EUAM Deputy Head on Ukraine’s criminal code: ‘Punishment should not be an act of violence’October 11, 2019
Representatives from Ukraine’s Verkhovna Rada (parliament), Supreme Court, Ministry of Justice and eminent university professors of law yesterday convened at EUAM headquarters to chart an agenda for the review of the Criminal Code of Ukraine over the coming months – a process which it is expected will ultimately align the Criminal Code with international and EU criminal-law standards.
“The new Code should provide alternatives to the deprivation of liberty, when appropriate,” remarked Fredrik Wesslau, EUAM Deputy Head of Mission. “Punishment should not be an act of violence, and be in proportion to the crime committed. Only the most dangerous crimes should be punished under criminal law.”
“A joint approach of your institutions to the revision of the Criminal Code is crucial. We are ready to support your reform efforts which will bring Ukraine’s criminal justice closer to EU standards.”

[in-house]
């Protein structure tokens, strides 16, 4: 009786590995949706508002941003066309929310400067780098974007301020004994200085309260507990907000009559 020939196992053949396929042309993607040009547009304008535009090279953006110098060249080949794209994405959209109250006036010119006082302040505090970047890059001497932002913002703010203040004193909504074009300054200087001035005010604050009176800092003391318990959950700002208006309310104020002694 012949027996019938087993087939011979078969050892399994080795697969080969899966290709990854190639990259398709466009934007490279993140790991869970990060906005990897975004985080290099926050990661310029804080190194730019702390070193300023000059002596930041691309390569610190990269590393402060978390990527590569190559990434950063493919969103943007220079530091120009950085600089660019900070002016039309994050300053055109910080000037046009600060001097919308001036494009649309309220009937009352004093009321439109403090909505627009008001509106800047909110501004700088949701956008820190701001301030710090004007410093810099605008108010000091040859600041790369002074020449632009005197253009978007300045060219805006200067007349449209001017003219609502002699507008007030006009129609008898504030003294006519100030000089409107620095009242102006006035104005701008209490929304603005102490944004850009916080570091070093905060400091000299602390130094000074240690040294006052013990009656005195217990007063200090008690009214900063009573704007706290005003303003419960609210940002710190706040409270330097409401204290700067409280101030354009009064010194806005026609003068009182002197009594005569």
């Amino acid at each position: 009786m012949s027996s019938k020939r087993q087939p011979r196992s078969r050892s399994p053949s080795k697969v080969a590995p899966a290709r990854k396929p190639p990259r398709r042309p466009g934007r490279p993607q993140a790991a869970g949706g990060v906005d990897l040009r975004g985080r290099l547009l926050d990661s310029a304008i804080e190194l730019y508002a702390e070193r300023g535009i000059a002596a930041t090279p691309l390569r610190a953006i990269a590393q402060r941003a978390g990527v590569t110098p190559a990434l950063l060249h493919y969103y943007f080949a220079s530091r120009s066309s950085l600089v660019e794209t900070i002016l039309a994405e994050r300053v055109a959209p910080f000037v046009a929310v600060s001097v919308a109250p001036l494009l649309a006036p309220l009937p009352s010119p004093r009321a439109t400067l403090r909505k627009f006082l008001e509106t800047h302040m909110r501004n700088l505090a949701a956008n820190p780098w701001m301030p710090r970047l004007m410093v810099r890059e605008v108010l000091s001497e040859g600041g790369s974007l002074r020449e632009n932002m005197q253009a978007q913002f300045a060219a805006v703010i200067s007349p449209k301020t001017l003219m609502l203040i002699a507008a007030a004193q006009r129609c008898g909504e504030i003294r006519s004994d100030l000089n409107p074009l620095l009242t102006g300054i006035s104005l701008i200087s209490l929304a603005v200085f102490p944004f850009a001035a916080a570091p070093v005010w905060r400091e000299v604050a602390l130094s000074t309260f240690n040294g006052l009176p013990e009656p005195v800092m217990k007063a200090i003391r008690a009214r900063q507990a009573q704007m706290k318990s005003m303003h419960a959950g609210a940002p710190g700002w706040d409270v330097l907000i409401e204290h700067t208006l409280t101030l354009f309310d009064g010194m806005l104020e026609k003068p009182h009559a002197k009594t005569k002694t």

Ukraine’s current Criminal Code – which defines crime, and sets out the punishments for various crimes – was adopted in 2001 and since then has been amended over 1,000 times. Its inconsistency and outdated concepts do not comply with international standards. Sentences are often disproportionate to the offence committed, with offences that ought to be classified as “misdemeanors” resulting in criminal records for guilty parties. As a consequence, while the average EU incarceration rate per capita is around 90 individuals per 100,000, in Ukraine the ratio is around 140 per 100,000. Among all European countries, Ukraine also incarcerates the highest number prisoners who have no prospect of release.
Participants of yesterday’s working group format agreed that a revised Criminal Code should be compliant with international and European standards and should establish a fair balance between public safety and human rights. As part of the project supporting the Code’s revision, EUAM experts will soon carry out a conference to develop a concept to provide for the revision of the Criminal Code.
Yurii BAULIN, Professor, Doctor of Law, Yaroslav Mudryi National Law University, Head of the Working Group on Development of Criminal Law; Fredrik WESSLAU, Deputy Head, European Union Advisory Mission Ukraine